Both Windows 8.1 and Windows 7 load up Windows 8.1 in boot menu

#1
So today I installed Windows 8.1 on a partition of my ssd, i shrunk my current windows 7 partition to 130gb and the windows 8.1 partition is 100gb, I installed windows 8.1 on the new partition.

Installed fine, when it first loaded it didn't give me an option between windows 7 and windows 8.1 it kept booting straight into 8.1 after multiple restarts.

So then I installed EasyBCD, it showed windows 8.1 in the boot menu and then I went to add q new entry and saw windows 7 was available on the c drive to add, so then I added.

Now when the boot menu shows, both options still bring up windows 8.1.

When I was in windows 8.1, it was showing just one drive, 100gb c drive, but should it not in fact show that as the e drive with 100gb and then the c drive with 130gb, that is what they were set to in windows 7 BEFORE i installed Windows 8.1.

Should it not be saying the E drive?

Also in the view settings it's showing both 8.1 and 7 having drive : C:\

I know for a fact that I installed windows 8.1 on the e drive partition 100gb and windows 7 was on the c drive which was 130gb.

I gave the original partition had no drive letter, I couldn't give it c or e, i gave it f, but it shows it as empty, and when I point the boot menu to that it just gives an error.

Any ideas?

Thanks!
 
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#2
You might try this,,,boot into your Win 7 install dvd, and select repair option, let it do it's thing and it will reboot. Then look at your boot up options and see if the word ( recovered ) appears behind each of your boot up options. If so it will now work, and you can use EasyBCD to rename them to what you want.

I have done this and it worked perfectly for me...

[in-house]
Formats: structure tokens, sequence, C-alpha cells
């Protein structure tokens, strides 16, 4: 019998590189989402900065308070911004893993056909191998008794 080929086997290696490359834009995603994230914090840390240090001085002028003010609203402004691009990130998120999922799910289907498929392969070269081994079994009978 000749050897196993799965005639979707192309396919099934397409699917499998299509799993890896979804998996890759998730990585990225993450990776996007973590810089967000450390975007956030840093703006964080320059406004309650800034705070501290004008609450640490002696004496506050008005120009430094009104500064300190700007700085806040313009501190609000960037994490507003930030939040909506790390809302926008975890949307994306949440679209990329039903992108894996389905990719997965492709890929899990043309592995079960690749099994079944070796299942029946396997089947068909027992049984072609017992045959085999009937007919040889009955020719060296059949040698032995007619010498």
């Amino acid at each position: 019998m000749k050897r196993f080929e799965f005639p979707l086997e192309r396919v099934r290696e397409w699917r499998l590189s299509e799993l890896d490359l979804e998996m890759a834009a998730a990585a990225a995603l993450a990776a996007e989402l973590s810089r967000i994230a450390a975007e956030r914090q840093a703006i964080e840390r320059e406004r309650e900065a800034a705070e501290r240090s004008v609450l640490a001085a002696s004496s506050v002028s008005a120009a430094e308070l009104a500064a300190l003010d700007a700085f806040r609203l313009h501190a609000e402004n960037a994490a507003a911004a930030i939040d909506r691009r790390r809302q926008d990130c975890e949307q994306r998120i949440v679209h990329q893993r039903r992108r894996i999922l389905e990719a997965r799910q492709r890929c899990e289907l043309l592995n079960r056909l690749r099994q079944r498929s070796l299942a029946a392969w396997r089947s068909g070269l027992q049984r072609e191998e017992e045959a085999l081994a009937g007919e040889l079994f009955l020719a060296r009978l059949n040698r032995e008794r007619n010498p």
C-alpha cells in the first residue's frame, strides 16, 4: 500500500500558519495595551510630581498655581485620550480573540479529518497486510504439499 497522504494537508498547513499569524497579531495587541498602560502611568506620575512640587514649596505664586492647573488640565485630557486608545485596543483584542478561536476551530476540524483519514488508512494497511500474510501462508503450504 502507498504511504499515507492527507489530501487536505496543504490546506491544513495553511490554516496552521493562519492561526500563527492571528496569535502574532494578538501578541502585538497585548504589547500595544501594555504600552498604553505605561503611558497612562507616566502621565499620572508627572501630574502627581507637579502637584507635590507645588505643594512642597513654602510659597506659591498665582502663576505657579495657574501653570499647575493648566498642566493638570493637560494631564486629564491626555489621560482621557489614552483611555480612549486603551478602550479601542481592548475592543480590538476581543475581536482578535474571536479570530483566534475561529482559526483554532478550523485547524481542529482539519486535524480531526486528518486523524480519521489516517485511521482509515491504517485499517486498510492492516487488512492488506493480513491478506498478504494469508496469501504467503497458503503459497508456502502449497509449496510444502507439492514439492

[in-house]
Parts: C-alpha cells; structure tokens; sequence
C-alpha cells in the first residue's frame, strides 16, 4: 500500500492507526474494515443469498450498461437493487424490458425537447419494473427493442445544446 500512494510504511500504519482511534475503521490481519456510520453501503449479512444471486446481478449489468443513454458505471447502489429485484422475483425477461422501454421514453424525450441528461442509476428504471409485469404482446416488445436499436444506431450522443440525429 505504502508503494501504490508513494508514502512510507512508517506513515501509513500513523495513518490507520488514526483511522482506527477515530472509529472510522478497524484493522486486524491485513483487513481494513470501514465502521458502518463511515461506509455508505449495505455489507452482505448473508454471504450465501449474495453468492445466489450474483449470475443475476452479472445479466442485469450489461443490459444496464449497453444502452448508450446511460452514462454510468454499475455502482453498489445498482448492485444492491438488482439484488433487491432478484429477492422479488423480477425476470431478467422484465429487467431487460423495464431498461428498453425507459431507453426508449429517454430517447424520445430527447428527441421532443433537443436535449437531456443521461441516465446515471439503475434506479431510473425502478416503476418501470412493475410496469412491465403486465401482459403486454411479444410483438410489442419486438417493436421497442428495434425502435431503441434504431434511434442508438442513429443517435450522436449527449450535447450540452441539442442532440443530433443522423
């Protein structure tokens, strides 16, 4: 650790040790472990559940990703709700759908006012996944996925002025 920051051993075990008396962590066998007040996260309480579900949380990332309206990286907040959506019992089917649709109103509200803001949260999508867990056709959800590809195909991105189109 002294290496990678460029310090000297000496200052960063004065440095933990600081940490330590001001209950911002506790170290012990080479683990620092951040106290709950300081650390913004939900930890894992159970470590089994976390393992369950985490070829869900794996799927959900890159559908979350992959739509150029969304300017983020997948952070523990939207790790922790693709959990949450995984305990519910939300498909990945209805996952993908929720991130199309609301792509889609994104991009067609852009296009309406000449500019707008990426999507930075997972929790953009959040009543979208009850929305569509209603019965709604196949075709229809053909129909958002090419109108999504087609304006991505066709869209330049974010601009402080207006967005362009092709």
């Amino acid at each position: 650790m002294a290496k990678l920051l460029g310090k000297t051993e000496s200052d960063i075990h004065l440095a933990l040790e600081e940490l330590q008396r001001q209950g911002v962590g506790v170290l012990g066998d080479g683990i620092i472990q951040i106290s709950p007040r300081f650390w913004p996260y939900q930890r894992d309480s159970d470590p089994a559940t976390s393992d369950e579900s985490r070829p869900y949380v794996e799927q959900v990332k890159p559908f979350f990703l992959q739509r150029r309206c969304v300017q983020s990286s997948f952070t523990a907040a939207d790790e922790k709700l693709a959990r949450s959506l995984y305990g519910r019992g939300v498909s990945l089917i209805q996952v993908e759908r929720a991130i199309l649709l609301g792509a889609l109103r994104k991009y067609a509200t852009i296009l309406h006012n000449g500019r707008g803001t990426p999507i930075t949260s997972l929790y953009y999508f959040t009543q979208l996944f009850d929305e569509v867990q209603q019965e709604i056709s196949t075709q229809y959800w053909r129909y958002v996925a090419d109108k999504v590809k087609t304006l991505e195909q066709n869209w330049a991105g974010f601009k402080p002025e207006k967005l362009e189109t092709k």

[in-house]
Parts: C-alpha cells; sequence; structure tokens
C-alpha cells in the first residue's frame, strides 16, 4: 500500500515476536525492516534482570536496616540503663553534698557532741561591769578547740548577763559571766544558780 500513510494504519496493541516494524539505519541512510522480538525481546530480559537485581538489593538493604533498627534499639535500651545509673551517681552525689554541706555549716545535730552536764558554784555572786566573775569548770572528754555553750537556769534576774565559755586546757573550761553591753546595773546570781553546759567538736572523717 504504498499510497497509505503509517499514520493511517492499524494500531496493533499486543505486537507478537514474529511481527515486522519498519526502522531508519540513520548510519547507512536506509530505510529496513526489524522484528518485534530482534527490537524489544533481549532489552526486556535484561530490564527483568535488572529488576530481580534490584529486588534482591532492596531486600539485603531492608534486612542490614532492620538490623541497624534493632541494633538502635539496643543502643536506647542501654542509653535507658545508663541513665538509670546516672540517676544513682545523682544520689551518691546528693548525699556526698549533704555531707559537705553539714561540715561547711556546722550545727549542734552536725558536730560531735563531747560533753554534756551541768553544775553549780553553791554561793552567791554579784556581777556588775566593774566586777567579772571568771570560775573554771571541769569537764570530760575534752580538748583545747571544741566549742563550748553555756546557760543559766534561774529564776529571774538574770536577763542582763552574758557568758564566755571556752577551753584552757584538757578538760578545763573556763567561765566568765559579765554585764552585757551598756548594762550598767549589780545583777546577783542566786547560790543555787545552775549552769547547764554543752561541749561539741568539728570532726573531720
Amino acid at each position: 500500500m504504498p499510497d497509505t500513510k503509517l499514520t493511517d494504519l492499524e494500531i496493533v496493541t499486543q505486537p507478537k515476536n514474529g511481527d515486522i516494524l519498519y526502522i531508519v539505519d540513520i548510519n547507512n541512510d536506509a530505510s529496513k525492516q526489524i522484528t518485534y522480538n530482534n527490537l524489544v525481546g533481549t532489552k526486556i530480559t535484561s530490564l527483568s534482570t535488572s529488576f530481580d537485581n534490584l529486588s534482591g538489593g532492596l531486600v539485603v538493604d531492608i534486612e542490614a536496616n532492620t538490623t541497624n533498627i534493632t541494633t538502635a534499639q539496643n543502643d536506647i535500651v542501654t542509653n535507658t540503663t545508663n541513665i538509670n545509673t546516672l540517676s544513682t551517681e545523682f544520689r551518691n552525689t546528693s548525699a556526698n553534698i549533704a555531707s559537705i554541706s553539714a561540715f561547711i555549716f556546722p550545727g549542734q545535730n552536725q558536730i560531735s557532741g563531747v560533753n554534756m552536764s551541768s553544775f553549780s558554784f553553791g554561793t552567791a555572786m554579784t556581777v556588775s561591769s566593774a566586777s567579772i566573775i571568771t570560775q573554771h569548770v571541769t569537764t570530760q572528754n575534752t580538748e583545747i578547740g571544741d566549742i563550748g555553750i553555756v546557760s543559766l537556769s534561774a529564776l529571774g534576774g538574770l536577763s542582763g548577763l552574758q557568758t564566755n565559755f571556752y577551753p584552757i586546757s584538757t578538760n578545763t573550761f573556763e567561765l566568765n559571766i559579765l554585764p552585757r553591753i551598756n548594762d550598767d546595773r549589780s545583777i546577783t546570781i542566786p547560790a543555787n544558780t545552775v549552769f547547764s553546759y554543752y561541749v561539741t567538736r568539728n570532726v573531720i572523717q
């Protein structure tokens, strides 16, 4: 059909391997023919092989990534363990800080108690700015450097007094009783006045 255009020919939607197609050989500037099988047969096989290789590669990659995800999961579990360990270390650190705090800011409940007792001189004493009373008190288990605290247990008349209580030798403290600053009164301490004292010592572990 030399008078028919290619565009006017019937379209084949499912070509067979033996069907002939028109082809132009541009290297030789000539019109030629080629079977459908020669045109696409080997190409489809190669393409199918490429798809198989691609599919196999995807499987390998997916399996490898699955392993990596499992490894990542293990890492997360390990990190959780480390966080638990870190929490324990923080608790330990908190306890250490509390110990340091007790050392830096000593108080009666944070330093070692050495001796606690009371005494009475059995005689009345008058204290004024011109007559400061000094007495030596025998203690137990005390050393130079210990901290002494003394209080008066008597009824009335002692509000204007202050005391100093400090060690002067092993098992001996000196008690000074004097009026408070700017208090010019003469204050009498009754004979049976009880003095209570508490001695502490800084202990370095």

Good luck and let us know the results :tongueout:

So today I installed Windows 8.1 on a partition of my ssd, i shrunk my current windows 7 partition to 130gb and the windows 8.1 partition is 100gb, I installed windows 8.1 on the new partition.

Installed fine, when it first loaded it didn't give me an option between windows 7 and windows 8.1 it kept booting straight into 8.1 after multiple restarts.

So then I installed EasyBCD, it showed windows 8.1 in the boot menu and then I went to add q new entry and saw windows 7 was available on the c drive to add, so then I added.

Now when the boot menu shows, both options still bring up windows 8.1.

When I was in windows 8.1, it was showing just one drive, 100gb c drive, but should it not in fact show that as the e drive with 100gb and then the c drive with 130gb, that is what they were set to in windows 7 BEFORE i installed Windows 8.1.

Should it not be saying the E drive?

Also in the view settings it's showing both 8.1 and 7 having drive : C:\

I know for a fact that I installed windows 8.1 on the e drive partition 100gb and windows 7 was on the c drive which was 130gb.

I gave the original partition had no drive letter, I couldn't give it c or e, i gave it f, but it shows it as empty, and when I point the boot menu to that it just gives an error.

Any ideas?

Thanks!
 

Terry60

Knows where his towel is.
Staff member
#3
Drive letters don't exist in the "real" world.
When your PC is switched off, no letters exist on any partition.
When you boot a Windows OS it will assign letters, either dynamically or according to it's registry map if any have been permanently assigned within that OS.
Each OS has its own map, hence both 7 and 8 are C when you boot them.
When 8 is booted, 7 can no longer be C since Windows can only use each letter once. 7 will therefore be the next unused letter in W8's map.
EasyBCD maps the letters identically to the system you are running it on, so when you create a W7 entry in W8's BCD you must quote the letter which W8 explorer gives to W7, not C.
If you created an entry for W7 with the letter C, then bootmgr will go to C (W8) to find the winload module, hence W8 will start.
Give the BCD entry for W7 the same letter that W8 explorer gives it, and it will start properly.

For the above reason, the booted installation disc (which is an OS in its own right) also maps all the partition letters according to its own map, so if you placed W8 by letter E, it was not necessarily where you expected it to be.
By this means, countless users before you have inadvertently overwritten their original OS whilst thinking they are installing a new one alongside it.

The only safe way to install a system in the exact place you intended is to ignore letters and make use of the volume label field.
The label is a physical "real" entity which does exist whether your PC is on or off, and is visible to every OS you boot.
When formatting, most people leave the label field blank and assign a letter.
It's far safer to do the exact opposite.
 
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